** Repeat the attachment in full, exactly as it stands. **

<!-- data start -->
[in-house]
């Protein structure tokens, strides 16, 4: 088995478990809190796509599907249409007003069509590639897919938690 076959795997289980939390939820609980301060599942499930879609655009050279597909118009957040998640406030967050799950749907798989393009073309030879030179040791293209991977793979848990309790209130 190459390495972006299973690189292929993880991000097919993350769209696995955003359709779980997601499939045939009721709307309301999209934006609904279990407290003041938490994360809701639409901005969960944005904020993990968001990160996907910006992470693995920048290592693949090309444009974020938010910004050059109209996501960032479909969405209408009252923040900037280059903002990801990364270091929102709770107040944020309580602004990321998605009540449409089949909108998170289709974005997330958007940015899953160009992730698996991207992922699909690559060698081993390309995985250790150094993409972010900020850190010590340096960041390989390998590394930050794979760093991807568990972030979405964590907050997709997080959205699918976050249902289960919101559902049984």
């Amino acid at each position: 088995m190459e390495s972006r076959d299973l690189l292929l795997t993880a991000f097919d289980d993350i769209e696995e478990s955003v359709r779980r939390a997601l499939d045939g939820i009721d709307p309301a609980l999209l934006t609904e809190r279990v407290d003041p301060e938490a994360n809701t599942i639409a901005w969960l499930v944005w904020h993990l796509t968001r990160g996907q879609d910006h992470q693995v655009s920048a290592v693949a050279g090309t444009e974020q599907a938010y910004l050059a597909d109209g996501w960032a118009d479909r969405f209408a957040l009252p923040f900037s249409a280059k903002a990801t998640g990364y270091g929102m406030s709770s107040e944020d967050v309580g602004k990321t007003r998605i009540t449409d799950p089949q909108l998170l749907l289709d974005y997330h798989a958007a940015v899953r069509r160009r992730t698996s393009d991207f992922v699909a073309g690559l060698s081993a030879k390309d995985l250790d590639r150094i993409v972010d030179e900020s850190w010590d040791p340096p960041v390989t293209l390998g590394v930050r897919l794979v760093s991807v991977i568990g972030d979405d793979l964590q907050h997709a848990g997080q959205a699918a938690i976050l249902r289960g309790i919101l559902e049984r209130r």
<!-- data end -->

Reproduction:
[in-house]
């Protein structure tokens, strides 16, 4: 088995478990809190796509599907249409007003069509590639897919938690 076959795997289980939390939820609980301060599942499930879609655009050279597909118009957040998640406030967050799950749907798989393009073309030879030179040791293209991977793979848990309790209130 190459390495972006299973690189292929993880991000097919993350769209696995955003359709779980997601499939045939009721709307309301999209934006609904279990407290003041938490994360809701639409901005969960944005904020993990968001990160996907910006992470693995920048290592693949090309444009974020938010910004050059109209996501960032479909969405209408009252923040900037280059903002990801990364270091929102709770107040944020309580602004990321998605009540449409089949909108998170289709974005997330958007940015899953160009992730698996991207992922699909690559060698081993390309995985250790150094993409972010900020850190010590340096960041390989390998590394930050794979760093991807568990972030979405964590907050997709997080959205699918976050249902289960919101559902049984």
């Amino acid at each position: 088995m190459e390495s972006r076959d299973l690189l292929l795997t993880a991000f097919d289980d993350i769209e696995e478990s955003v359709r779980r939390a997601l499939d045939g939820i009721d709307p309301a609980l999209l934006t609904e809190r279990v407290d003041p301060e938490a994360n809701t599942i639409a901005w969960l499930v944005w904020h993990l796509t968001r990160g996907q879609d910006h992470q693995v655009s920048a290592v693949a050279g090309t444009e974020q599907a938010y910004l050059a597909d109209g996501w960032a118009d479909r969405f209408a957040l009252p923040f900037s249409a280059k903002a990801t998640g990364y270091g929102m406030s709770s107040e944020d967050v309580g602004k990321t007003r998605i009540t449409d799950p089949q909108l998170l749907l289709d974005y997330h798989a958007a940015v899953r069509r160009r992730t698996s393009d991207f992922v699909a073309g690559l060698s081993a030879k390309d995985l250790d590639r150094i993409v972010d030179e900020s850190w010590d040791p340096p960041v390989t293209l390998g590394v930050r897919l794979v760093s991807v991977i568990g972030d979405d793979l964590q907050h997709a848990g997080q959205a699918a938690i976050l249902r289960g309790i919101l559902e049984r209130r």